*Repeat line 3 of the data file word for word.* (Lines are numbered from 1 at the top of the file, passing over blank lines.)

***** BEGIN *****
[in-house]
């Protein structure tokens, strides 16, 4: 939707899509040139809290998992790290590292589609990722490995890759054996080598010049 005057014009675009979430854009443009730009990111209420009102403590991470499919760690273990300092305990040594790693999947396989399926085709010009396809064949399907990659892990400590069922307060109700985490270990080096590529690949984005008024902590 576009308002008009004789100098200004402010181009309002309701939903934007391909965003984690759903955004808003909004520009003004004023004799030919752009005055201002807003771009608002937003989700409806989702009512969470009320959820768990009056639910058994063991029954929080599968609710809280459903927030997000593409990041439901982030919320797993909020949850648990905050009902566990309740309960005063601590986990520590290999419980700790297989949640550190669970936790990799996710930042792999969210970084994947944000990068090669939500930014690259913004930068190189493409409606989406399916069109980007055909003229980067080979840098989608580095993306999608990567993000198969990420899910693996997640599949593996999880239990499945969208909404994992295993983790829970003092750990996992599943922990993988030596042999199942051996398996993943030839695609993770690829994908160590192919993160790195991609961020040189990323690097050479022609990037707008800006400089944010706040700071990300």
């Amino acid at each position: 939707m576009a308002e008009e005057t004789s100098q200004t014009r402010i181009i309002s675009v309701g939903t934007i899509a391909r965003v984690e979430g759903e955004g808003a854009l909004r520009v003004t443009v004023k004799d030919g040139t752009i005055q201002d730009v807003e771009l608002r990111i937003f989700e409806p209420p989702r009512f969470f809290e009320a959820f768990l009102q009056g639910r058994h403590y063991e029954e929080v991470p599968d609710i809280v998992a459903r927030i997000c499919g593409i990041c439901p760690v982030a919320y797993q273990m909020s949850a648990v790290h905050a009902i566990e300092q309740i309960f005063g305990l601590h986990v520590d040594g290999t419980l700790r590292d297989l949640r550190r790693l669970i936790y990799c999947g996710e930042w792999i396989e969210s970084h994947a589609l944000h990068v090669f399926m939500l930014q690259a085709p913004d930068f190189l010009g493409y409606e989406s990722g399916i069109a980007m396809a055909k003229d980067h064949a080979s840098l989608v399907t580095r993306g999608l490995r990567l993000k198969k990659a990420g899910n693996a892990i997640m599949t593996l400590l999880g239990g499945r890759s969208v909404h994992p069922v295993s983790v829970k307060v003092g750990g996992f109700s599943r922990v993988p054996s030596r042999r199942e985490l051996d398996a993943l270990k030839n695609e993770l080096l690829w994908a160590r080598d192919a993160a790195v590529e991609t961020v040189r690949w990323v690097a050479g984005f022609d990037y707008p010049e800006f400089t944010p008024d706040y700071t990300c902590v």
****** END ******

């Amino acid at each position: 939707m576009a308002e008009e005057t004789s100098q200004t014009r402010i181009i309002s675009v309701g939903t934007i899509a391909r965003v984690e979430g759903e955004g808003a854009l909004r520009v003004t443009v004023k004799d030919g040139t752009i005055q201002d730009v807003e771009l608002r990111i937003f989700e409806p209420p989702r009512f969470f809290e009320a959820f768990l009102q009056g639910r058994h403590y063991e029954e929080v991470p599968d609710i809280v998992a459903r927030i997000c499919g593409i990041c439901p760690v982030a919320y797993q273990m909020s949850a648990v790290h905050a009902i566990e300092q309740i309960f005063g305990l601590h986990v520590d040594g290999t419980l700790r590292d297989l949640r550190r790693l669970i936790y990799c999947g996710e930042w792999i396989e969210s970084h994947a589609l944000h990068v090669f399926m939500l930014q690259a085709p913004d930068f190189l010009g493409y409606e989406s990722g399916i069109a980007m396809a055909k003229d980067h064949a080979s840098l989608v399907t580095r993306g999608l490995r990567l993000k198969k990659a990420g899910n693996a892990i997640m599949t593996l400590l999880g239990g499945r890759s969208v909404h994992p069922v295993s983790v829970k307060v003092g750990g996992f109700s599943r922990v993988p054996s030596r042999r199942e985490l051996d398996a993943l270990k030839n695609e993770l080096l690829w994908a160590r080598d192919a993160a790195v590529e991609t961020v040189r690949w990323v690097a050479g984005f022609d990037y707008p010049e800006f400089t944010p008024d706040y700071t990300c902590v």